Professor McFarlan declared, "that a
large amount of surveying work is ab-
solutely necessary in order to main-
tain the present manner in which
people live."
DAILY OFFICIAL
BULLETIN

Shrinking Man Makes Fight For His Life

Geography Department Offers

'University Man

Three Siiner Field Projects Is Selected To

ican Society of Civil Engineers;
Leighton W. Rogers, president of the
Aeronautical Chamber of Commerce;
Frederick W. Rogers of the Institute
of Pacific Relations, and John S.
Campbell, of Portland, Ore. ,

Go On Mission

By RALPH W. HURD
An.nouncement of three summer
projects as part of the summer ses-
sion activities of the geography de-
partment was made yesterday by thc
department.
A graduate field course in the up-
per peninsula, around the Green Bay
district 15 miles north of Menominee,
will be conducted by Prof. Kenneth

The regular summer camp of the;
departent,. hold jointly with the
geology cleartment. is located in the
mountains of southern Kcenucky.
Prof. Preston E. James will direct the
geographiral activities of the camp.:
Courses offered are designed pri-
marily for undergraduates and, after'
an initial period in which the funda-

C. McMurry, chairman of the geog- mentals of mapping are learned, the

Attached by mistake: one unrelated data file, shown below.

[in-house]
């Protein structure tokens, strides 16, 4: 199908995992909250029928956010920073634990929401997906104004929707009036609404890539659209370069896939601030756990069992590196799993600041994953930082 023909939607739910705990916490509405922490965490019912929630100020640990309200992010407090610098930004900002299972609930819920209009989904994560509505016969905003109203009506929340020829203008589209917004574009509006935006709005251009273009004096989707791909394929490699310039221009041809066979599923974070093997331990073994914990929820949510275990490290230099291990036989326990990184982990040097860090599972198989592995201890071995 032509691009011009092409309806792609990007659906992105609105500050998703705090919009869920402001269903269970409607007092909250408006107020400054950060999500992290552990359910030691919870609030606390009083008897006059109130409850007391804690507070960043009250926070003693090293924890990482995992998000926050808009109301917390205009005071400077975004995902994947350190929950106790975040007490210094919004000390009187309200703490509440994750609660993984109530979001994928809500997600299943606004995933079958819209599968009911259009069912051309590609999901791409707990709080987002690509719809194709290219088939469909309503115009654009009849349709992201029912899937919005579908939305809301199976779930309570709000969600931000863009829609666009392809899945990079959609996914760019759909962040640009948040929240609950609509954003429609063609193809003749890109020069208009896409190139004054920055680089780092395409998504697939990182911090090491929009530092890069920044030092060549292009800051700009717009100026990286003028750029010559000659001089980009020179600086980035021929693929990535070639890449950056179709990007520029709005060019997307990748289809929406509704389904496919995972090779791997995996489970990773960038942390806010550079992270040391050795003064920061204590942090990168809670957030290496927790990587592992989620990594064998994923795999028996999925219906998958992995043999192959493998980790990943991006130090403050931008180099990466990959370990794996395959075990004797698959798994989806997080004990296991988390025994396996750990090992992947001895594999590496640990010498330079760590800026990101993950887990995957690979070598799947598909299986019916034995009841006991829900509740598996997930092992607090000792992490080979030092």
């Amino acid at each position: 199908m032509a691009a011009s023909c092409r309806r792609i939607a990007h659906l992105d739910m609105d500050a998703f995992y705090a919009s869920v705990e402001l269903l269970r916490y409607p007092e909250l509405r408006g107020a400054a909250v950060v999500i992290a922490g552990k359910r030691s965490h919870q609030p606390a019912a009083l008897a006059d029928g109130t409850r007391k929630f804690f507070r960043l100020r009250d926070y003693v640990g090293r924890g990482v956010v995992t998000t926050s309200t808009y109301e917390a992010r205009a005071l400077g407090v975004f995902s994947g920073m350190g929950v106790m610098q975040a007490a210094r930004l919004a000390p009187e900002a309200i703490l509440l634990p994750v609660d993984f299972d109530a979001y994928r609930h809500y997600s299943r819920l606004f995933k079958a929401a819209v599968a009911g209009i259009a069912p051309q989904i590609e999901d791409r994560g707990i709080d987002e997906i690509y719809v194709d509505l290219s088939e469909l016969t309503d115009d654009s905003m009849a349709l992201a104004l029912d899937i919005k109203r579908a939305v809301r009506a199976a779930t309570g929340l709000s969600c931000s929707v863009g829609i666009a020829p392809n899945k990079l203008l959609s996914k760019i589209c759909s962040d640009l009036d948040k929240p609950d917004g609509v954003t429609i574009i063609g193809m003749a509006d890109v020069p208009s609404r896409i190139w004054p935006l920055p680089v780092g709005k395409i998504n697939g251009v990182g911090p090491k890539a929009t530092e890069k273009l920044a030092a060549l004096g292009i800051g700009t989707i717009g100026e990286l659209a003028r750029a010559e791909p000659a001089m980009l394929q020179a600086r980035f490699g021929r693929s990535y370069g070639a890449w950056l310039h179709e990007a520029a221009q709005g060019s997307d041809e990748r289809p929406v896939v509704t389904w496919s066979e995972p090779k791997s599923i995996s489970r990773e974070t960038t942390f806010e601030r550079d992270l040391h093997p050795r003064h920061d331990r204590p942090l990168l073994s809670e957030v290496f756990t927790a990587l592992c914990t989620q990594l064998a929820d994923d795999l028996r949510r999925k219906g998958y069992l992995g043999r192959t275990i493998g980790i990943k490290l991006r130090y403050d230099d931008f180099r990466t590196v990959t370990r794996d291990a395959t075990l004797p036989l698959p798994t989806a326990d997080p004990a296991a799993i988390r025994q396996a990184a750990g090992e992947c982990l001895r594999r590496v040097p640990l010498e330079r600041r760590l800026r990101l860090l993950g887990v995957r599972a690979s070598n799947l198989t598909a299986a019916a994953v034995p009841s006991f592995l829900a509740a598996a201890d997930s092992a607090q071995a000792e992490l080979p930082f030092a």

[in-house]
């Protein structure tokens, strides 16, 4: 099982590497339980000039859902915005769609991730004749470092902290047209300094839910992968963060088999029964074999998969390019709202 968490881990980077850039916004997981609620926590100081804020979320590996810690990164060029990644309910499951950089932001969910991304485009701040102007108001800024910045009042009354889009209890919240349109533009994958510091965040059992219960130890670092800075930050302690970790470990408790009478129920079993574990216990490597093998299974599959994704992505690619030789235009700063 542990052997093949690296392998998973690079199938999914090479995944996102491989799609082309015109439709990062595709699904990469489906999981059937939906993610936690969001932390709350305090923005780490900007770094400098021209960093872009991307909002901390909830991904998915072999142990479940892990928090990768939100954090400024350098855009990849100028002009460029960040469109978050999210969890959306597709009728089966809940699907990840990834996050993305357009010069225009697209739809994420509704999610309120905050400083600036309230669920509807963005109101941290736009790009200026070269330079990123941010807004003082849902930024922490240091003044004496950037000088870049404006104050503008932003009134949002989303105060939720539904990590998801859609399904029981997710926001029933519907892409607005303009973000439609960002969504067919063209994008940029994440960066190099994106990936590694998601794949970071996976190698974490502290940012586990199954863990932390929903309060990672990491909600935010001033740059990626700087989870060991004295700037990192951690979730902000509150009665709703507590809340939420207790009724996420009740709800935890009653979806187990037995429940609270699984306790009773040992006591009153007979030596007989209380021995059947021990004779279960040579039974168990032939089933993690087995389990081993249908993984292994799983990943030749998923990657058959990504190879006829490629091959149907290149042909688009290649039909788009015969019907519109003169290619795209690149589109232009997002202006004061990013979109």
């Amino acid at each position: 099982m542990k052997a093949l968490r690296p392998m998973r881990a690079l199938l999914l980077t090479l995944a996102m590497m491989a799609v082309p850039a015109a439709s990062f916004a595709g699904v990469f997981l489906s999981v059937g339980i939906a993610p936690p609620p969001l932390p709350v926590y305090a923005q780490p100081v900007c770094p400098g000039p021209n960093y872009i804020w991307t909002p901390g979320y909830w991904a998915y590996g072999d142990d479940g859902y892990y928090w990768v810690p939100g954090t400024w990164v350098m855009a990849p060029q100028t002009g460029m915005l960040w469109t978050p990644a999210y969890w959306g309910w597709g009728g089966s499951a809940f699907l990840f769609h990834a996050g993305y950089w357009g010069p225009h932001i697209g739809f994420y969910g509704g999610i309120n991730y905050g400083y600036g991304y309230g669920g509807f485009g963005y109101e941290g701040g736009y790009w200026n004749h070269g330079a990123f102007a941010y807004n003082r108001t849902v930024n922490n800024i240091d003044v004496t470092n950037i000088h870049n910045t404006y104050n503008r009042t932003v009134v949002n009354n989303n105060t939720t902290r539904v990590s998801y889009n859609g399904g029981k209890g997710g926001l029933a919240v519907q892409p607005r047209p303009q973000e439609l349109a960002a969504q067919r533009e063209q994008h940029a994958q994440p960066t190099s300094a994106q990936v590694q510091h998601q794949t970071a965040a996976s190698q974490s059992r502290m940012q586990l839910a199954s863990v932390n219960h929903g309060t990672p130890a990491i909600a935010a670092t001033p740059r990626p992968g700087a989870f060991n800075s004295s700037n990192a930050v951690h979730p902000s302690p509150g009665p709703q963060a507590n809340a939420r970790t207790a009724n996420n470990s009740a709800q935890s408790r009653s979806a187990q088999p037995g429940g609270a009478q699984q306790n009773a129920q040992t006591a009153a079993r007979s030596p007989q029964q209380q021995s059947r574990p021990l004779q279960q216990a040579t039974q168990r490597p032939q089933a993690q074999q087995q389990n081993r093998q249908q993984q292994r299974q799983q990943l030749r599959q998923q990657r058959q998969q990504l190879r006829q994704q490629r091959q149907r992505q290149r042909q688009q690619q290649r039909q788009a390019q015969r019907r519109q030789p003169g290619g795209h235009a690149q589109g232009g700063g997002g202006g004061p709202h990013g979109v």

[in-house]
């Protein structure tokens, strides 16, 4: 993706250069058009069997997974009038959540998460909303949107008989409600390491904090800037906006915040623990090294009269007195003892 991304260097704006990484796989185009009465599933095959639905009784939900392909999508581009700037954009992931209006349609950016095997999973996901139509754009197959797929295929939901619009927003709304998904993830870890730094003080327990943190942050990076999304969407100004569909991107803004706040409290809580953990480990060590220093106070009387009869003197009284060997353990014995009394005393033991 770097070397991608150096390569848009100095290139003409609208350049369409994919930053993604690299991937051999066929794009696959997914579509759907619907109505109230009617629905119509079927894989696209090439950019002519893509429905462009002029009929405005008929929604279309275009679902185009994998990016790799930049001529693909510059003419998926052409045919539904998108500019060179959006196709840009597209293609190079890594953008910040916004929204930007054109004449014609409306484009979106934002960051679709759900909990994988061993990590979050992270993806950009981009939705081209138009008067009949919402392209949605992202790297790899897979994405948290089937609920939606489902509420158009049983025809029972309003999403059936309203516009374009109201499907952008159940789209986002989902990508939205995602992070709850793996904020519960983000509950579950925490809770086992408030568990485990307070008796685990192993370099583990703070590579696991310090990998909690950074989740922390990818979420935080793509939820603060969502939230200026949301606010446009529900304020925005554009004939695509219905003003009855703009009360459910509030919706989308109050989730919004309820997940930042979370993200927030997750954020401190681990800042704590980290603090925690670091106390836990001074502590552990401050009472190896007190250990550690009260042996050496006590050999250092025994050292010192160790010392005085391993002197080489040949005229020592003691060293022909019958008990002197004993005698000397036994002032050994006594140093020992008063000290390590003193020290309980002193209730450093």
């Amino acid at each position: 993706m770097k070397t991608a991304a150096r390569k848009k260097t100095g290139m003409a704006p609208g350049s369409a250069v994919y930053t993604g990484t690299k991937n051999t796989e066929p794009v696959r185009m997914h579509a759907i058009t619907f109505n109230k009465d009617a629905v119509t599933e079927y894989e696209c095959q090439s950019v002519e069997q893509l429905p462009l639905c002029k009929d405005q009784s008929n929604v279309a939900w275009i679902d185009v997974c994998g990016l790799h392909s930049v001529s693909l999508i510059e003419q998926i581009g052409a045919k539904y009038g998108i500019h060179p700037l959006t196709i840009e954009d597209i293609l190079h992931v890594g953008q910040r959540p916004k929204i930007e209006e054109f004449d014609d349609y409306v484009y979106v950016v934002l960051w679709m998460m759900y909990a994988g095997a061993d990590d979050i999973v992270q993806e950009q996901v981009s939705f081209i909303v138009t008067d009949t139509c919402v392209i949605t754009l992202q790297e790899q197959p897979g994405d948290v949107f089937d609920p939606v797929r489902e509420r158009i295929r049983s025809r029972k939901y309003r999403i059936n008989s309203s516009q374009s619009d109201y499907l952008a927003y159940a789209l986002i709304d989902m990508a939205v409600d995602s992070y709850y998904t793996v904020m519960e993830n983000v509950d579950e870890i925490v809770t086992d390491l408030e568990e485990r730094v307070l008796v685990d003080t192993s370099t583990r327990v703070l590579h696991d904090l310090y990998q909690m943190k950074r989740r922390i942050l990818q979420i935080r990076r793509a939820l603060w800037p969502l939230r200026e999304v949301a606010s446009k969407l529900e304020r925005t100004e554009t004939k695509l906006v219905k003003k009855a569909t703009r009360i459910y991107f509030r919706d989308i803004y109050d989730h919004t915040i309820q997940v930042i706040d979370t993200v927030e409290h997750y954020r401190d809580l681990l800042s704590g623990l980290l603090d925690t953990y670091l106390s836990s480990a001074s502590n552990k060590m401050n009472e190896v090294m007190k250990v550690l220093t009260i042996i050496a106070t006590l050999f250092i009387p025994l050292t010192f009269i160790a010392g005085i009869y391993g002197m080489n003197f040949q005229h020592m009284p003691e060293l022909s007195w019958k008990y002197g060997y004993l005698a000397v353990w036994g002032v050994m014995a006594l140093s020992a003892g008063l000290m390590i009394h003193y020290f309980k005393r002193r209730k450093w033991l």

raphy department. The first two major part of the six-week session is
weeks of this course will be spent in spent in field interprctation work,I
a study of systematic methods of land intemive studies being made of the
inventory. wide variety of landscape designs
Following this introductory period, prcsclted ill the region.
the next two weeks will be devoted to The last week of the course is used
checking over land survey maps, com- by the (ampers to I ake reconais-
paring the maps made several decades sance trip across the Appalachian and,
ago with present survey maps. The the Coastal Plain, finally ending at
course will conclude with special work Washington, D. C.
in aerial mosaic maps and a general A un,-e surnmer project is being
analysis of land surveys already made. offered this year by Prof. Robert B.
Hall of the department, who will take
now retired from an exciting life - a group of students to Japan. The